Before I get started, I want to invite all of you to my
upcoming webinar, "Profit in Any Market Using One
High-Probability Trade." This FREE live webinar event will take
place today, September 19th at 6:00 ET.
Click here to join
. If you are not able to attend, I urge you to still
so we can send you the video after the event.
Will the so-called fiscal cliff spell disaster for the stock
market? More specifically, what will it mean for dividend
As a refresher, the "
" is the potential expiration of Bush-era payroll, capital gains
and dividend tax cuts at the end of this year.
However, the fiscal cliff should not concern dividend
investors too much.
Currently, dividends are taxed at a maximum rate of 15%. But
that rate could rise in 2013 if Democrats and Republicans can't
agree on a bipartisan intervention.
But there is one important aspect that I am almost certain
will not be mentioned in the debate. The reinvestment of
dividends has contributed to 45% of the total return for the
S&P 500 over the past 80 years.
And while tax implications are an important factor in
determining investment return, you should not allow tax policies
to hamper your long-term planning. Because we all know that
it's a lock-solid guarantee that current tax policies will change
several times during our lifetimes.
You should stay focused on what works - an investment strategy
that has stood the test of time: dividend stocks.
Of course investing in dividend stocks is nothing new. But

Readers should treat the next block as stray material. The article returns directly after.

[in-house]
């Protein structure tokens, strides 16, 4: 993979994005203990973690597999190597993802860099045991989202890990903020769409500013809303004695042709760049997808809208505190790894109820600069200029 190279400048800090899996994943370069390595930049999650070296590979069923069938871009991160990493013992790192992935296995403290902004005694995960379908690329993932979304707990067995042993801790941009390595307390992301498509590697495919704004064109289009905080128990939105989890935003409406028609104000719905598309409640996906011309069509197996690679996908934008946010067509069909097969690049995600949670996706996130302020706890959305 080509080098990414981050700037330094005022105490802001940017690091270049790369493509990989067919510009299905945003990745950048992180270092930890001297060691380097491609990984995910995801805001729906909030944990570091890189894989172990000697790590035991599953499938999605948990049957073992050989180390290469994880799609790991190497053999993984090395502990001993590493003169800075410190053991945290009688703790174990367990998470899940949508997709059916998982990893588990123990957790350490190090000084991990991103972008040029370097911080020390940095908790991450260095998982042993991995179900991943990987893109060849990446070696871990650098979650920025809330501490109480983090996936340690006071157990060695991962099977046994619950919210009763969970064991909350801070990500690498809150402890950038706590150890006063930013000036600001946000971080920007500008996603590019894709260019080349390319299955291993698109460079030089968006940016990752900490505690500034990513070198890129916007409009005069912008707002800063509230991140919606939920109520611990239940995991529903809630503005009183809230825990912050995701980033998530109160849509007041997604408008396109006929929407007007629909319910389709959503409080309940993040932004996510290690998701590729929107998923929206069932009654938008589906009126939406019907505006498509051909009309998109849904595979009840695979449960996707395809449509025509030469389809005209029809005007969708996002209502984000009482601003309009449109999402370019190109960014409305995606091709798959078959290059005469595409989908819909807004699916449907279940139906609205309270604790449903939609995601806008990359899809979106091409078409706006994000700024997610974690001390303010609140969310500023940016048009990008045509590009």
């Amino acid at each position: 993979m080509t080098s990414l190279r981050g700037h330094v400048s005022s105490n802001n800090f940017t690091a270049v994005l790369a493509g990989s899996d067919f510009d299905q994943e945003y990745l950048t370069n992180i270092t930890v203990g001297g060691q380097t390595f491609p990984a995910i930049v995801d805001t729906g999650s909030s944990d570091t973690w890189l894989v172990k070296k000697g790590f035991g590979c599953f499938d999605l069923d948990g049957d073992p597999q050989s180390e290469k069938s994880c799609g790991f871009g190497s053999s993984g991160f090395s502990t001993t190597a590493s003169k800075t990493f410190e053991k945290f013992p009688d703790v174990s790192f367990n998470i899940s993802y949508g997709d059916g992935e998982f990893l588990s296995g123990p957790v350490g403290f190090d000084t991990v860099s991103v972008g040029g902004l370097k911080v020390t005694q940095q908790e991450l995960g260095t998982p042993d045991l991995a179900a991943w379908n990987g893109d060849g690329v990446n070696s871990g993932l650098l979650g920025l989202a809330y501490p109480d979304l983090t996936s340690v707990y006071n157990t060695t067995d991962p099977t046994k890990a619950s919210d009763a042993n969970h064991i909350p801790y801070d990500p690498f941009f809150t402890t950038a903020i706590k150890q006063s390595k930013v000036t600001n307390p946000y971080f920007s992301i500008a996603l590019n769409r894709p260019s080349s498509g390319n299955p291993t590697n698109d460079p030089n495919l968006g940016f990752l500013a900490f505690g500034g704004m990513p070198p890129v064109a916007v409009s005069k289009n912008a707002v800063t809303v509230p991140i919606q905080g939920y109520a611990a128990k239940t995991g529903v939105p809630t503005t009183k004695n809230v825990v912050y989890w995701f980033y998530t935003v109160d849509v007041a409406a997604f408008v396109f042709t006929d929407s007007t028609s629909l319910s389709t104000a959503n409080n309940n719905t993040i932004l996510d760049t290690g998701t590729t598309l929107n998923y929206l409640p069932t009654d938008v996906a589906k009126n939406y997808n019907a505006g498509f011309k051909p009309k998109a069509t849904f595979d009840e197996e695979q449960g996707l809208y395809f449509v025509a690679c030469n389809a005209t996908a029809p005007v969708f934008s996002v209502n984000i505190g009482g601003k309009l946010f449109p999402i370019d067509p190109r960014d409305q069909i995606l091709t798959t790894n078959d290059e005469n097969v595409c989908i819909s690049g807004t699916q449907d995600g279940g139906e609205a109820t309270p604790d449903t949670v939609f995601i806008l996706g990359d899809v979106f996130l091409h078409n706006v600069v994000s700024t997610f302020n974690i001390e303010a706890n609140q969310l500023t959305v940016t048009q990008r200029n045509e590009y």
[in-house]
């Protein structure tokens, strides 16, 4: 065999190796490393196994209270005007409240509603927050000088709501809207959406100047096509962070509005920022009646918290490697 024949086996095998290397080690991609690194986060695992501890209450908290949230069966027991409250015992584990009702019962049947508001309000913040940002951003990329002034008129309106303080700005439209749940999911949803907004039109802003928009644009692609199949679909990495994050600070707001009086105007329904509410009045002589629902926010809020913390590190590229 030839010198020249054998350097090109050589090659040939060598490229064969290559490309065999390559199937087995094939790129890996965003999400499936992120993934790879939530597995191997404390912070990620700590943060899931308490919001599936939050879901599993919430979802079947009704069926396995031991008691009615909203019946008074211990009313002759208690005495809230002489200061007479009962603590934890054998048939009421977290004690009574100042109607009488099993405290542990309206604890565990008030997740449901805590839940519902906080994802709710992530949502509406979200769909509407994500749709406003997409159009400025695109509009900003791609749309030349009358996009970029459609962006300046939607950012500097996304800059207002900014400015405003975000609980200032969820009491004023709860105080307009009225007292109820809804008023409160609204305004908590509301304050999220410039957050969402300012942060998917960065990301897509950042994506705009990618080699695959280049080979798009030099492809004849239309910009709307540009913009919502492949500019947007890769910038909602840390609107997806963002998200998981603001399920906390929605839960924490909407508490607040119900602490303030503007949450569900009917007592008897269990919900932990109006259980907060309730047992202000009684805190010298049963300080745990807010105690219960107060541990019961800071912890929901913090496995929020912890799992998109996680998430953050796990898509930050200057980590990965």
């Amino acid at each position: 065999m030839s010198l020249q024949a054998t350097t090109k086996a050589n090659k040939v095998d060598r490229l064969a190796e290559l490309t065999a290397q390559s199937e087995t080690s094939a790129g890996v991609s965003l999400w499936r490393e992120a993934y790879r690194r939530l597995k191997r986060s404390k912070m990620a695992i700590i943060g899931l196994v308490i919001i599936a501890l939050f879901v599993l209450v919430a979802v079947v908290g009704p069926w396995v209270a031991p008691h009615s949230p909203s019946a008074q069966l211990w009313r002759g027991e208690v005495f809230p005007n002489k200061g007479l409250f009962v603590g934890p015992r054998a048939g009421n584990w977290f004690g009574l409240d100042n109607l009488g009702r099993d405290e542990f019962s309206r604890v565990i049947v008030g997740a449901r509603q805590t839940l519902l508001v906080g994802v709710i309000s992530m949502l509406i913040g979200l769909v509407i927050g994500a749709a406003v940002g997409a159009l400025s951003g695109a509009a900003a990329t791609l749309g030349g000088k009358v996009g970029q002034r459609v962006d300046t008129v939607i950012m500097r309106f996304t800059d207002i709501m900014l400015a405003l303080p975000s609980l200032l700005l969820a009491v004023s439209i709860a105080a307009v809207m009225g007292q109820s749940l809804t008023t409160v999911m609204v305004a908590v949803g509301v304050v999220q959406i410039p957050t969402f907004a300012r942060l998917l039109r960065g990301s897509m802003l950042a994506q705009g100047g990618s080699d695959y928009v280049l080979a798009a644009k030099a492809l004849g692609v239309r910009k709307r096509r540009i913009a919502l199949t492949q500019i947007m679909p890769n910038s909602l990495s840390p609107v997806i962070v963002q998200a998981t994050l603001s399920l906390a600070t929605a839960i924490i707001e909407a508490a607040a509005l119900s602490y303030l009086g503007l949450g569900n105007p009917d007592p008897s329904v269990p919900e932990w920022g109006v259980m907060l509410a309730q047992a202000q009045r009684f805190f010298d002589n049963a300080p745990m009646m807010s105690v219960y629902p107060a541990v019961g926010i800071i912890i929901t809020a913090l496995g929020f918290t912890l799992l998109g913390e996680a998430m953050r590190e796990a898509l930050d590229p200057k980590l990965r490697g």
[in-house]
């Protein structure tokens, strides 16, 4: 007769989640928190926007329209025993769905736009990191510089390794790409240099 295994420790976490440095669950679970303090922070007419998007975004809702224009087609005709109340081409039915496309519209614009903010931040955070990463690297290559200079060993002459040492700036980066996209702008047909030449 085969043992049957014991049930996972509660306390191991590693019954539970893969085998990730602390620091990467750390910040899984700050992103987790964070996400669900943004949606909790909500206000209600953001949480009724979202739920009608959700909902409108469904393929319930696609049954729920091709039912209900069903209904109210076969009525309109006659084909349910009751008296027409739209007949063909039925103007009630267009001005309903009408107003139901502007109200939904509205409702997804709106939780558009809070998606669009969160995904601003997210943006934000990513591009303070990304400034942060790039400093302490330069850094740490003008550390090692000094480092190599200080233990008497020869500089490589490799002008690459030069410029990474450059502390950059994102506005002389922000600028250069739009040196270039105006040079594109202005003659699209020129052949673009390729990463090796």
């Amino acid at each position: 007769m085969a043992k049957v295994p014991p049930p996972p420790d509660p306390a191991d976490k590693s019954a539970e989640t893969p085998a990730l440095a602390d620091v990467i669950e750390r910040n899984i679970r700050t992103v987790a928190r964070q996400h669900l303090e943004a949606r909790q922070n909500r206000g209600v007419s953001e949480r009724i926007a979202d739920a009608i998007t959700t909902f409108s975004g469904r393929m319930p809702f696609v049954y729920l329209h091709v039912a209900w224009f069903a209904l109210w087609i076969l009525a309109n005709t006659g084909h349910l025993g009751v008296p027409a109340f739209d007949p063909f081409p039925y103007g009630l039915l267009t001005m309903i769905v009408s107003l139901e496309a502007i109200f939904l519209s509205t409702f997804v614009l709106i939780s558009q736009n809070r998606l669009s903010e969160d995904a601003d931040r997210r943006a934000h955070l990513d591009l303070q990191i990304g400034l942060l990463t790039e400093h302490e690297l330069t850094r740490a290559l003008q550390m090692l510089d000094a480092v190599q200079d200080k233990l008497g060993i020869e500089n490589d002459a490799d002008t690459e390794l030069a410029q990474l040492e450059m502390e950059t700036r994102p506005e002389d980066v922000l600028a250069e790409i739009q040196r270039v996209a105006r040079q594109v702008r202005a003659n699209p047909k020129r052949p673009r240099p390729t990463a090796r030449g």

there have been some new insights into the most effective way to
invest in this asset class.
For instance, take a look at the following chart:
Oftentimes, investors seek stocks with the highest-paying
dividends. Well, it's a trap.
In the case of dividend investing - second best is best.
Wellington Management recently conducted a study that divided
dividend-paying stocks into quintiles by their level of dividend
payouts - the first quintile consists of the top 20% and so
The chart below, provided by Wellington Management, clearly
shows that targeting dividend-paying stocks in the
second-quintile is hands down the best dividend strategy.
In fact, these second-quintile stocks outperformed the S&P
500 in seven out of eight decades from 1930 to 2010.
So shooting for stocks with the highest dividend payout should
not be the sole factor for selecting a dividend payer. Moreover,
choosing conservative dividend paying stocks (those in the third
through fifth quintiles) doesn't give you any advantage over the
long term. Those are staggering numbers that should not be
High levels of corporate cash, historically low bond yields
and the ongoing demand for income from baby boomers are trends
that should sustain the dividend investment strategy for
Take advantage of what will be a wonderful investment strategy
for years to come. More importantly, make sure you don't pick the
best. Pick the second best.
Our own Ian Wyatt has been doing this for years in his
High-Yield Wealth service with great success. Currently he offers
a monthly dividend calendar with many dividend-plays that reside
in the second quintile.
Check it out.